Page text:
Ministers stung into action to stop animal testing

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The Government is about to make an important concession on the testing of cosmetics on animals. Jason Bennetto explains that although the move is a breakthrough it will only affect a tiny number of experiments.

The use of animals to test cosmetic products is to end in Britain, after a dramatic change of heart by the Government.

The initiative, which will be announced later today, comes two weeks after The Independent revealed that Labour had reneged on its election promise to ban experiments on animals to test new cosmetics. The disclosure caused uproar among animal rights supporters.

It is understood that Home Office officials have approached the five companies who have been granted licences for research on beauty and skin products and obtained an agreement not to carry out further animal experiments on finished goods. The voluntary ban will come into effect immediately and the firms are understood to have agreed to return their licences to the Home Office and have them altered.

Some animal experiments, however, will continue to be carried out on ingredients for cosmetics, because some of those used in beauty products are also found in pharmaceuticals. The Home Office, it is believed, are to press manufacturers and the Animal Procedures Committee, an advisory group, to produce a list of ingredients that are only used in cosmetics and then ban their use on animals. It is unclear how many ingredients would come under the new ban.

About 2,800 animals were used last year to test cosmetics, mostly rabbits, guinea pigs, and rats. The vast bulk of animals - 2.7 million last year - are used for medical research and testing pharmaceuticals. The vast bulk of the cosmetics tests were on ingredients, rather than the final product.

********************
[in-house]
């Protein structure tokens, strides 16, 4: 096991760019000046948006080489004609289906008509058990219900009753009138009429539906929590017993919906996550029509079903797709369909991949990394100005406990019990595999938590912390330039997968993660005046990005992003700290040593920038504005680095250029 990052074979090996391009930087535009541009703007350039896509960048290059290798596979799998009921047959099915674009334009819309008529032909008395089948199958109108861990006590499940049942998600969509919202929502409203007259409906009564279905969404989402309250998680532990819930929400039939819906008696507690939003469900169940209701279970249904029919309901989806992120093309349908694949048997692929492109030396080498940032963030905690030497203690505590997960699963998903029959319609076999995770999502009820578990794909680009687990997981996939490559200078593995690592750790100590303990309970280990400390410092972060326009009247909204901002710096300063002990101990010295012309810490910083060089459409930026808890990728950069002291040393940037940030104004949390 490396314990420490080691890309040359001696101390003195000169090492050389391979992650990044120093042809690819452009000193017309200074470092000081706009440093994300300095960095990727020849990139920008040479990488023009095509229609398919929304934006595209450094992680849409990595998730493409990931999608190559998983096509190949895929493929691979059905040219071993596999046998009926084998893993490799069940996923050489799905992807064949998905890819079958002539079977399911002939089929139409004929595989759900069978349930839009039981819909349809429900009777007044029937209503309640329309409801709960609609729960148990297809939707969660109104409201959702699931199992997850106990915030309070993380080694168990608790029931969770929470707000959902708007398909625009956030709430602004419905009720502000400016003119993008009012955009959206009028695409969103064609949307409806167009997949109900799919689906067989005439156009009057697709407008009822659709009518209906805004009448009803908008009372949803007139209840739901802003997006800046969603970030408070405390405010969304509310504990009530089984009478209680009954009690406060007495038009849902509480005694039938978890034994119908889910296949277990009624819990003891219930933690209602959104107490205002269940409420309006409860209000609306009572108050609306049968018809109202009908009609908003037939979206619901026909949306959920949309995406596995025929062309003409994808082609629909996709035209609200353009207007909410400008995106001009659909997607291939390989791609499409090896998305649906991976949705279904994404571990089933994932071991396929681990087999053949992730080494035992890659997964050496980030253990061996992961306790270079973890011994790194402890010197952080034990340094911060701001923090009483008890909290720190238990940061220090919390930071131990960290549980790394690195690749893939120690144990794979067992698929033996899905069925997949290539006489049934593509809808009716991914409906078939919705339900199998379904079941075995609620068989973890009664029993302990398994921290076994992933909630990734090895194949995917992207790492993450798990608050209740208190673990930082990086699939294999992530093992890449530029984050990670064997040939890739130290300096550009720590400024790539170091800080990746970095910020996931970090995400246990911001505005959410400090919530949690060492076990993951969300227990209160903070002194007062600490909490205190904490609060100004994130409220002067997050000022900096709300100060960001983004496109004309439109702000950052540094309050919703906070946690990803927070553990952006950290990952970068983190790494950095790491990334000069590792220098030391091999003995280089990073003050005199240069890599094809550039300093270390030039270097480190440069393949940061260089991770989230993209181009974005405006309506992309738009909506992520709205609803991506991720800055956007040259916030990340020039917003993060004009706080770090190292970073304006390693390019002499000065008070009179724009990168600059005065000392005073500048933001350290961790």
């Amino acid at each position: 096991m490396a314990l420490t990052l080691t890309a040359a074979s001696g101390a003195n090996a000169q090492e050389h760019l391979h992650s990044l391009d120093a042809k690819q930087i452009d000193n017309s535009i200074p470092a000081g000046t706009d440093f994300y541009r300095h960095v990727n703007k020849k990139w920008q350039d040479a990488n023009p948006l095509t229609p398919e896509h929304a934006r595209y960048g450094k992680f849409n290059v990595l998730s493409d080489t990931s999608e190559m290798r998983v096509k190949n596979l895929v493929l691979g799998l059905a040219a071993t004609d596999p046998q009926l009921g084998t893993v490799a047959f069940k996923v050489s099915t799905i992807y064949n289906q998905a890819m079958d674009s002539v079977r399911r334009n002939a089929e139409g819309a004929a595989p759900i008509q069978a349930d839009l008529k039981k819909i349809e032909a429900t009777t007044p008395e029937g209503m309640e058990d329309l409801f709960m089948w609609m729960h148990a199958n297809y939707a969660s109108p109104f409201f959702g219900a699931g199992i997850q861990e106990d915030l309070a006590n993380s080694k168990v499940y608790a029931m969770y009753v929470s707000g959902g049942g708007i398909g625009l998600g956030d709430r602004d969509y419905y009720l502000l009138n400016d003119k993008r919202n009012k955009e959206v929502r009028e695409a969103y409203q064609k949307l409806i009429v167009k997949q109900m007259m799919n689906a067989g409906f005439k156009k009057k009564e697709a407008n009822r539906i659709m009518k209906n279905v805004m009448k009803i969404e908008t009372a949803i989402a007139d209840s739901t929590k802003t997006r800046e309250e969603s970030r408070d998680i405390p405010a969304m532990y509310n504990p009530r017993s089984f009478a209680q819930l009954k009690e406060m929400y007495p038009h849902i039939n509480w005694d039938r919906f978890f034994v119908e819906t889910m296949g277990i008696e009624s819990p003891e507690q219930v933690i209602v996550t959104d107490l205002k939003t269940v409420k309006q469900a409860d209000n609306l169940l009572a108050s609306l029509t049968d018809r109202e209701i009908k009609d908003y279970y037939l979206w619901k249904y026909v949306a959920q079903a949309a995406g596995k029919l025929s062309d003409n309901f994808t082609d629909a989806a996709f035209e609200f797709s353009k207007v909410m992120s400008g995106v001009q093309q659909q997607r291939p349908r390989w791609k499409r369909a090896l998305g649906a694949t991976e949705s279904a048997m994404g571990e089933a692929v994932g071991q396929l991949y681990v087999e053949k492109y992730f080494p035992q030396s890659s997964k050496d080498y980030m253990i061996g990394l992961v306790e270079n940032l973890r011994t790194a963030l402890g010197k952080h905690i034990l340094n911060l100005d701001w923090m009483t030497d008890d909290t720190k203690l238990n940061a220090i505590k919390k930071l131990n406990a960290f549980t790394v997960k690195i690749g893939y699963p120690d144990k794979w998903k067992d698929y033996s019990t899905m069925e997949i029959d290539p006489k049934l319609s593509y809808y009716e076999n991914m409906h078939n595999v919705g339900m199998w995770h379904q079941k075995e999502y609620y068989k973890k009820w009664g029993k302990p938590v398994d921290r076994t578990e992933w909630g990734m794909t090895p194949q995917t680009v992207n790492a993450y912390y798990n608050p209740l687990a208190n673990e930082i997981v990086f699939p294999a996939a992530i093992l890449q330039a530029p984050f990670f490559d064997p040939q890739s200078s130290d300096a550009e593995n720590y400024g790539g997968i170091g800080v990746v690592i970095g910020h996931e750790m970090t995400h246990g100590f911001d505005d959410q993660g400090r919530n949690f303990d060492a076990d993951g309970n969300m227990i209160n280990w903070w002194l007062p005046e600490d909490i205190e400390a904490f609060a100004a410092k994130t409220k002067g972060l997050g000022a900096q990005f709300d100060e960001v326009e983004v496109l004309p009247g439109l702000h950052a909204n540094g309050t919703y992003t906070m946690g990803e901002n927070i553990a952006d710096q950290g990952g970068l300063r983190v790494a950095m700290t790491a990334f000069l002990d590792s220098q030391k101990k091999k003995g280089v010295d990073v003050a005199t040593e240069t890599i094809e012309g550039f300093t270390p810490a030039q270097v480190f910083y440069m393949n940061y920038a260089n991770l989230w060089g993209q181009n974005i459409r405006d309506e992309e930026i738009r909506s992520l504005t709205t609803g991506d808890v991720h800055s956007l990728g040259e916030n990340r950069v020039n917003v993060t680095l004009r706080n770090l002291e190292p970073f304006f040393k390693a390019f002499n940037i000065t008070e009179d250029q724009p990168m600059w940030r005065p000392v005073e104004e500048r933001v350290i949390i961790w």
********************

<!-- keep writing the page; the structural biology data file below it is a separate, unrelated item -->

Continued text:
Among the tests were experiments to discover whether ingredients and cosmetic products had an adverse effect on animal's skin, eyes, ears, mouths, and reproductive organs.

The move follows a public and political outcry at the disclosure that the Government had broken promises made by Tony Blair in an official Labour Party document during the General Election that cosmetic testing was to be outlawed.

It also emerged that Home Office funding to develop alternatives to using live animals for experiments was cut this year by a quarter to pounds 182,000. Jack Straw, the Home Secretary, said there appears to be "no realistic prospect in the foreseeable future" of an end to animal experiments.

The announcements provoked angry responses from a range of animal rights campaigners including the RSPCA and Anita Roddick, founder of The Body Shop.

Even Professor Colin Blakemore, head of Physiology at Oxford University and one of the most outspoken supporters of the benefits of animal research, told The Independent, that killing animals to test new beauty products is indefensible. He said there were already enough safe ingredients for beauty products.

The Government appears to have been stung by the recent criticism and has taken swift action. Lord Williams of Mostyn, the Home Office minister responsible for animals, is expected to outline the new approach to cosmetic testing later today.

Jan Creamer, director of the National Anti-Vivisection Society, said last night: "We are happy to see the Government take some action ... but ... they have not got to the heart of the problem ... The balance of power must be changed."